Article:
The Steinbeis Foundation

Written by Professor Dr. rer. nat. Dr.-Ing. E.h. Max Syrbe, Chairman of the Steinbeis Foundation Board of Trustees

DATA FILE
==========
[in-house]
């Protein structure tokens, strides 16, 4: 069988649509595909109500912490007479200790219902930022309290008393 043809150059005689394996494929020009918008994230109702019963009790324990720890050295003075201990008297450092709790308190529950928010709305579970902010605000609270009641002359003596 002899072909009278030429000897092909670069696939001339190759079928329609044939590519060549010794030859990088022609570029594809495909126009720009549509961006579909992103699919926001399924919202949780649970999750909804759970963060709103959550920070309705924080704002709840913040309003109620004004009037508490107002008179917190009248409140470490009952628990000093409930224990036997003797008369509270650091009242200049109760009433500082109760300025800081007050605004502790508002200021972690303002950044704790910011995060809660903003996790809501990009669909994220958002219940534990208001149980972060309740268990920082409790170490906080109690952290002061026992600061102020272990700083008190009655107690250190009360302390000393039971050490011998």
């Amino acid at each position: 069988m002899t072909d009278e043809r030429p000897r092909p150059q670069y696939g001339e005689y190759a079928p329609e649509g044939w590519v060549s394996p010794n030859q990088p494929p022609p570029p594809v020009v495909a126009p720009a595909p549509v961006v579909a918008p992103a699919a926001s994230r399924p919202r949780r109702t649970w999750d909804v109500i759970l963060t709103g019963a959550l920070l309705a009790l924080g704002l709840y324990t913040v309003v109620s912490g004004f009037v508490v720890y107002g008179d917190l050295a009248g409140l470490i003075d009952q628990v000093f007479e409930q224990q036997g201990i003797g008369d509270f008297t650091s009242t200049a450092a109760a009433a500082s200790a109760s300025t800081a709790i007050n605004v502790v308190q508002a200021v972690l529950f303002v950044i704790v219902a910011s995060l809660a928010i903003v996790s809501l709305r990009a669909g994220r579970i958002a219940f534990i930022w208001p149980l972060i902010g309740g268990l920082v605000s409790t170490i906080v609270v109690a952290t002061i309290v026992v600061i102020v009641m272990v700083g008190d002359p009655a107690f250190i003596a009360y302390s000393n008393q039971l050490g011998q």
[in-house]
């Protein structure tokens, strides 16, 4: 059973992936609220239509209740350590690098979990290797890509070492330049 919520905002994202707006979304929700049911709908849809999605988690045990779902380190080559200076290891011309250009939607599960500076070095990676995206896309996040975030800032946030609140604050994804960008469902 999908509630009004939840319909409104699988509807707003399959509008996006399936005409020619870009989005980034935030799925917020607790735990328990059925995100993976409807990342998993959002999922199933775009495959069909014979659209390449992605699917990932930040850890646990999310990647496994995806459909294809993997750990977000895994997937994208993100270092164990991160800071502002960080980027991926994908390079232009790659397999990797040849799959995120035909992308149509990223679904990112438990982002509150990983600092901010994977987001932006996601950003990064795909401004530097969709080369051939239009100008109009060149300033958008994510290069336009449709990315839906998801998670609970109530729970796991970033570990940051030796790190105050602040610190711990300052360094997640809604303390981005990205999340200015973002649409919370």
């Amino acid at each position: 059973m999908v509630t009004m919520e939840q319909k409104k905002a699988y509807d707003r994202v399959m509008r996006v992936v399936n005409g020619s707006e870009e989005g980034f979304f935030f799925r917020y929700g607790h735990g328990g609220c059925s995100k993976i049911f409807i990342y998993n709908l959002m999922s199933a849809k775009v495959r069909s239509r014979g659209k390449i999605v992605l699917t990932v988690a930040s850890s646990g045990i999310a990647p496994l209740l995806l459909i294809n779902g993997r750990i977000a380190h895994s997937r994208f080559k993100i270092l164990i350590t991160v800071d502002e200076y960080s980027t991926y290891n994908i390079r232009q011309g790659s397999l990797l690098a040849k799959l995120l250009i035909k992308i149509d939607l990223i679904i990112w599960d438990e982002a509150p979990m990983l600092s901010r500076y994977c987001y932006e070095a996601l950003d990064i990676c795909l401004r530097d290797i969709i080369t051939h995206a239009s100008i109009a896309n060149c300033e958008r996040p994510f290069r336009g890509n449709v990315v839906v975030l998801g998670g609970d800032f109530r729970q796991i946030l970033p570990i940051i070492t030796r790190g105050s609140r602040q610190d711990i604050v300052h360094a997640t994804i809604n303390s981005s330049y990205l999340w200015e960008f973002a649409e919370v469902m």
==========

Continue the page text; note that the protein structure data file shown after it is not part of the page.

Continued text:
In the 50s and 60s the German nation was reconstructed during the Wiederaufbau, almost without competition. This phase of reconstruction relied mostly on new types of technology. The Max Planck Society and the German Research Foundation (DFG) returned to their previous activities; the “Fraunhofer Gesellschaft” was founded in 1949. The aim of the huge institutes newly founded between 1956 and 1960 was to make core technologies of the time – nuclear, aerospace and computer technology – available to all Germans. For a certain time after the war in Germany these subjects had been forbidden. The first repeat of a recession in 1967, followed by others every five to ten years, raised competition which increasingly centered on technology. Society recognized the significance of scientific insight, technology transfer and, ultimately, innovation – with all the phases this entails. The scientific community soon became even more important to business, as business gained in importance to the quality of living. And it was during this time that the Steinbeis Foundation, or StW, was refounded as an organization in 1971 [1].